Near Field Communication and e-Labels will drive a new revolution in product information. The war on plastics will escalate to unprecedented levels. Retailers will demand that manufacturers join more sustainability schemes: 2019’s biggest industry trends will all be about manufacturers proving their authenticity, transparency and sustainability. And if it all sounds a bit heavy, don’t worry. The revenues are potentially huge.
Prediction #1: In 2019, Near Field Communication, E-Labels and smart labels will all drive a revolution in product information and transparency
It’s your wedding anniversary, so you’re standing at your local store contemplating a bottle of Châteauneuf-du-Pape for the special occasion. Just as you’re wondering why it seems so unusually cheap—ping. A clip pops up on your phone showing you the exact vineyard where the grapes were grown, its climate, history and soil acidity. There’s even the story of how Châteauneuf-du-Pape was originally sold as a vin de médecine thought to have medicinal value. Interesting! It could be a celebration to remember.
In 2019, packages, products or shelf tags embedded with Near Field Communication (NFC) chips, will begin to become more common, driven by growing consumer familiarity with contactless payment systems. As with NFC’s close cousin e-labeling, it offers manufacturers huge opportunities.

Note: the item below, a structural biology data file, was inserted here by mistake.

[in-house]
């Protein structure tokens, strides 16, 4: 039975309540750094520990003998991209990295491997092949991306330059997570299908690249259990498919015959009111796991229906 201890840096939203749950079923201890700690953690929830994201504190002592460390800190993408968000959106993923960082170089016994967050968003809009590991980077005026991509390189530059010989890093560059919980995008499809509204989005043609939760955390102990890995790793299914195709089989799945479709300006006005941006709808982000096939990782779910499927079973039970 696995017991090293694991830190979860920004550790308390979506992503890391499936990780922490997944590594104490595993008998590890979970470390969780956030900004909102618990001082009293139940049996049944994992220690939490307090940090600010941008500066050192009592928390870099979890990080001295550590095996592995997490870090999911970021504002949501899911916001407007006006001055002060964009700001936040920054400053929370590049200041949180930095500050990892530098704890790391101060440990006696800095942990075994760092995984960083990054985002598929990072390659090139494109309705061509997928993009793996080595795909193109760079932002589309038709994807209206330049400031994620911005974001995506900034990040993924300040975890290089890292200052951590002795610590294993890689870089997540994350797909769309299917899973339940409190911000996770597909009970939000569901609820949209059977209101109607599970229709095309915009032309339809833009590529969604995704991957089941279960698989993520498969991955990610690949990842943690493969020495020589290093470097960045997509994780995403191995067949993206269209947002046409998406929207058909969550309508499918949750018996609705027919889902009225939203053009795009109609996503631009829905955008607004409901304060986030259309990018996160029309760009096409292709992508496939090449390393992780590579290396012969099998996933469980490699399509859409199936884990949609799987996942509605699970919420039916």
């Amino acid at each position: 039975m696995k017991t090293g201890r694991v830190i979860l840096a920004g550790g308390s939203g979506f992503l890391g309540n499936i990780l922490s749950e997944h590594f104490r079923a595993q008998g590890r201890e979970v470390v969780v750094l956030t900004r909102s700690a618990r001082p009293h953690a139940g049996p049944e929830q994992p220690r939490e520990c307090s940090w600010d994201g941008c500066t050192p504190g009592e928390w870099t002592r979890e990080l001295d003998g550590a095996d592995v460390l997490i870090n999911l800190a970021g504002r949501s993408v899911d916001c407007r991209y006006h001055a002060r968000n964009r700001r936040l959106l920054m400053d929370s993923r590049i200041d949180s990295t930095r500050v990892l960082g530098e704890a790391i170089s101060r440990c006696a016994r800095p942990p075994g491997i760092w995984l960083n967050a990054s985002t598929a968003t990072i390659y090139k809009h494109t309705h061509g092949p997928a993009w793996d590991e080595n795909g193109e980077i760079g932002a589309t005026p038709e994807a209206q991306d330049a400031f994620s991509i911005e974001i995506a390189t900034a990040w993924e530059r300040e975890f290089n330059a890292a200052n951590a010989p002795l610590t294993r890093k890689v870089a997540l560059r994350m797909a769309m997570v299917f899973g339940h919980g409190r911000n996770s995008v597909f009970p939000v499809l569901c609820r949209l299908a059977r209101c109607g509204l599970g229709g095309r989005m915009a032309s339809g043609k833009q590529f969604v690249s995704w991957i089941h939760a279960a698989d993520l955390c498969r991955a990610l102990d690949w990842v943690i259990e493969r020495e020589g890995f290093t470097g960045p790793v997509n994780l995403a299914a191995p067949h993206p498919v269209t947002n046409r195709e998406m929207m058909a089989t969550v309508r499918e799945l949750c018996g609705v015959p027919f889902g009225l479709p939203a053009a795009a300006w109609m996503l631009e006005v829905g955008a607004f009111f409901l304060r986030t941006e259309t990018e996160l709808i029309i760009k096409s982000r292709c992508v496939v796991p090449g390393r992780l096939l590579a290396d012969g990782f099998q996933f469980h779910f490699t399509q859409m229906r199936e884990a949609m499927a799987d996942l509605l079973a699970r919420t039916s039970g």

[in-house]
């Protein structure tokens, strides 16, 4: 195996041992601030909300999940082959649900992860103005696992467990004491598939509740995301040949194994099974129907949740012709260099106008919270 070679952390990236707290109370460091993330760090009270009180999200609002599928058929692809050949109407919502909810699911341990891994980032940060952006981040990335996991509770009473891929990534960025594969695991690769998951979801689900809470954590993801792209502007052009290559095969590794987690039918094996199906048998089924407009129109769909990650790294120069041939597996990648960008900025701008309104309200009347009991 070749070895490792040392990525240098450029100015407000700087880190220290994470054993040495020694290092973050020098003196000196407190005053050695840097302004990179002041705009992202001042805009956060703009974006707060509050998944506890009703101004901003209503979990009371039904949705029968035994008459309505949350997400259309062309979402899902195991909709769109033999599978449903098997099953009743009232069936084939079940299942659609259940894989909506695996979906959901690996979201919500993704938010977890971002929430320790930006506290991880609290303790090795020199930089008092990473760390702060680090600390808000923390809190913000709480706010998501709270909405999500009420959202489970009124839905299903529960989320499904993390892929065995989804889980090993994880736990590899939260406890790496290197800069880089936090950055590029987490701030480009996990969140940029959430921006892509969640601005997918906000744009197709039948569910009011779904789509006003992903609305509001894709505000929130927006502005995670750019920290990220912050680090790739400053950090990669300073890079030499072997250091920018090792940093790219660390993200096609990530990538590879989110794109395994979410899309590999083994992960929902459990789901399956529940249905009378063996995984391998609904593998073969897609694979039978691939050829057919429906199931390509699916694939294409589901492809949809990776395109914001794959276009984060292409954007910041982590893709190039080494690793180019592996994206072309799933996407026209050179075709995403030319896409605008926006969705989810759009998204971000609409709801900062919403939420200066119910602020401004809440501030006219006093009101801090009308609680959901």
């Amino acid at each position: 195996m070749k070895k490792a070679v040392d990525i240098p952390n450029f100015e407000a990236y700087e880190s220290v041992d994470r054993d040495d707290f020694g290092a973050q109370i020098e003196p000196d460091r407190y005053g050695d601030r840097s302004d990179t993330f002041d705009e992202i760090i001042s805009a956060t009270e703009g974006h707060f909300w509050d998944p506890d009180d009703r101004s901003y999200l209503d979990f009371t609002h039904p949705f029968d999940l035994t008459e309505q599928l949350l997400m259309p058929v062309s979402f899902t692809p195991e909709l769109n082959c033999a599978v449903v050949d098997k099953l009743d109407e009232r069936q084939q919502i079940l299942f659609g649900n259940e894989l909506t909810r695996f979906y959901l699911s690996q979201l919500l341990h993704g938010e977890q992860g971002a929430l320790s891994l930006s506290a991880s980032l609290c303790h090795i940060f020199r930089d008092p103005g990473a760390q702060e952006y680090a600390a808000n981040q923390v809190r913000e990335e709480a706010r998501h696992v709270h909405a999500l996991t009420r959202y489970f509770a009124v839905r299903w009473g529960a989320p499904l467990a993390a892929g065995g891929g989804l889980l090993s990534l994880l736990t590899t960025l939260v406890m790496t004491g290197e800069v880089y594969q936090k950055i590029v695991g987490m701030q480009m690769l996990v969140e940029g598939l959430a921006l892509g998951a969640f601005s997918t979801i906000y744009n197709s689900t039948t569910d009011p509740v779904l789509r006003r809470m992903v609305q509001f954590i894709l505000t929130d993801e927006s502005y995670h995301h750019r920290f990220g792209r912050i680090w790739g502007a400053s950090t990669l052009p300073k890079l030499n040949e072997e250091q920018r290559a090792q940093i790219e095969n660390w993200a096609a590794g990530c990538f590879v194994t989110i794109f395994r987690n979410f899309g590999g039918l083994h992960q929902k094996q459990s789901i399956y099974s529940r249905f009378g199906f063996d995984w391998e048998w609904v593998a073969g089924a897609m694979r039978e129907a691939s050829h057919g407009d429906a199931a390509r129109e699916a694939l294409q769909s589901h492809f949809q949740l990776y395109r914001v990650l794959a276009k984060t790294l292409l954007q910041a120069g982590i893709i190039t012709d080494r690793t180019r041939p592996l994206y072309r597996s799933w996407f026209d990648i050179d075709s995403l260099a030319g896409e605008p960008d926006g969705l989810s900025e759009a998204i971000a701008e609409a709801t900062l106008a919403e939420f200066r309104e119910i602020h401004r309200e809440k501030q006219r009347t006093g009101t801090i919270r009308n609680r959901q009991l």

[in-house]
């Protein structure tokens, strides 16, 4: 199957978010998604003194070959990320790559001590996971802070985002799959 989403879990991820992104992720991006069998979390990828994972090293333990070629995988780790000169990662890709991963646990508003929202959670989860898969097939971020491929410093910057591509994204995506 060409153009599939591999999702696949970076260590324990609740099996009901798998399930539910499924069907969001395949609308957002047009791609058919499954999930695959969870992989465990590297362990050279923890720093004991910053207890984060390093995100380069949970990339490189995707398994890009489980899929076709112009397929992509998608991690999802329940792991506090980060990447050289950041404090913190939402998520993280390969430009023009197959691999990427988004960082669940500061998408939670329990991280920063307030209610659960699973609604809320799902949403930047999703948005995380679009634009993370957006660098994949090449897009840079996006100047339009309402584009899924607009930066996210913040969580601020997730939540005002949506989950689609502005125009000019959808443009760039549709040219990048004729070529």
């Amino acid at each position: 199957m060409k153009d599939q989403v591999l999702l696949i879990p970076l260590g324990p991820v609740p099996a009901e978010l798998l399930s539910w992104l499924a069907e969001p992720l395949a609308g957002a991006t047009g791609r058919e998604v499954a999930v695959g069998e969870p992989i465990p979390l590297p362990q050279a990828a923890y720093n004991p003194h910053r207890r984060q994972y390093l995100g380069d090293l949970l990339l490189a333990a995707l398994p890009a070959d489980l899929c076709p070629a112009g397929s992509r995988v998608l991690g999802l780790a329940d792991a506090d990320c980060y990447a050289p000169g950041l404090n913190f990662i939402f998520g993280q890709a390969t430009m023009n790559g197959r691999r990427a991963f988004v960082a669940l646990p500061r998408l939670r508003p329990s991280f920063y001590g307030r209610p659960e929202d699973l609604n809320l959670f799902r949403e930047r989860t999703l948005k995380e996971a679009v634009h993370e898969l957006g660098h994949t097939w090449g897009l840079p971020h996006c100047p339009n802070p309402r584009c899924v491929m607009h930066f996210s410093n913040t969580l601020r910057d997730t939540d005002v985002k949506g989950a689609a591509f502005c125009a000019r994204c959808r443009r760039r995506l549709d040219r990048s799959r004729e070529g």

Global market for smart labels:
- 2017 valued approx. USD 5.22 billion
- 2018-2024 growth of 17.6% CAGR predicted
- 2024 predicted revenue end of 2024: USD 16.29 billion (1)
As well as the obvious potential for upsales, future promotions, and community and brand building, it also means instant access to recall information and improved traceability.
NFC Beats Bogus Booze
So, why Châteauneuf-du-Pape? Counterfeit alcohol is nothing new. In fact France’s first Appellation Contrôlée wine rules were introduced in 1923 specifically to protect Châteauneuf-du-Pape from fraud, which could be why a Bordeaux winery was one of the first to use NFC tags. But today’s statistics on alcohol fraud make for sobering reading:
- 12% of all alcoholic drinks sold globally are said to be counterfeit